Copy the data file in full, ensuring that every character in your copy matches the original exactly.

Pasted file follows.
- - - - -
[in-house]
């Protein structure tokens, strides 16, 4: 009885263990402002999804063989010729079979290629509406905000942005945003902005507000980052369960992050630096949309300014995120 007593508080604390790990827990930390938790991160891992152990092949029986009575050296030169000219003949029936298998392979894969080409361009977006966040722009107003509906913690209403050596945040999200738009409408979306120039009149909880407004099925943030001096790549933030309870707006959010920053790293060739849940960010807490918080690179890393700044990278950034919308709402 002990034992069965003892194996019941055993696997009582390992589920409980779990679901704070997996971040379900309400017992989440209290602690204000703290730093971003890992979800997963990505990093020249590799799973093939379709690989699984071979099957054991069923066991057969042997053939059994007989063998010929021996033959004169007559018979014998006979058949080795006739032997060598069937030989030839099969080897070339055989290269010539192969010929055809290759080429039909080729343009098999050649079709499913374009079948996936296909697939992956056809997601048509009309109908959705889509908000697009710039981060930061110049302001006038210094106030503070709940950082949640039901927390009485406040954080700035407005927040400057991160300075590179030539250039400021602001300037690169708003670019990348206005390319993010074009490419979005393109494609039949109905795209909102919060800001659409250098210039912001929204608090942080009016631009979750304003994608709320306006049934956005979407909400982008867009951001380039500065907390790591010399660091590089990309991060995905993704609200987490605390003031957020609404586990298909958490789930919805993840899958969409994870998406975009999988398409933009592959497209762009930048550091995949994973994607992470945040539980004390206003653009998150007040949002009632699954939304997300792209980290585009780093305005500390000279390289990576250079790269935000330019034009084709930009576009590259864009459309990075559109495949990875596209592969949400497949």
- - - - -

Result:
[in-house]
């Protein structure tokens, strides 16, 4: 009885263990402002999804063989010729079979290629509406905000942005945003902005507000980052369960992050630096949309300014995120 007593508080604390790990827990930390938790991160891992152990092949029986009575050296030169000219003949029936298998392979894969080409361009977006966040722009107003509906913690209403050596945040999200738009409408979306120039009149909880407004099925943030001096790549933030309870707006959010920053790293060739849940960010807490918080690179890393700044990278950034919308709402 002990034992069965003892194996019941055993696997009582390992589920409980779990679901704070997996971040379900309400017992989440209290602690204000703290730093971003890992979800997963990505990093020249590799799973093939379709690989699984071979099957054991069923066991057969042997053939059994007989063998010929021996033959004169007559018979014998006979058949080795006739032997060598069937030989030839099969080897070339055989290269010539192969010929055809290759080429039909080729343009098999050649079709499913374009079948996936296909697939992956056809997601048509009309109908959705889509908000697009710039981060930061110049302001006038210094106030503070709940950082949640039901927390009485406040954080700035407005927040400057991160300075590179030539250039400021602001300037690169708003670019990348206005390319993010074009490419979005393109494609039949109905795209909102919060800001659409250098210039912001929204608090942080009016631009979750304003994608709320306006049934956005979407909400982008867009951001380039500065907390790591010399660091590089990309991060995905993704609200987490605390003031957020609404586990298909958490789930919805993840899958969409994870998406975009999988398409933009592959497209762009930048550091995949994973994607992470945040539980004390206003653009998150007040949002009632699954939304997300792209980290585009780093305005500390000279390289990576250079790269935000330019034009084709930009576009590259864009459309990075559109495949990875596209592969949400497949």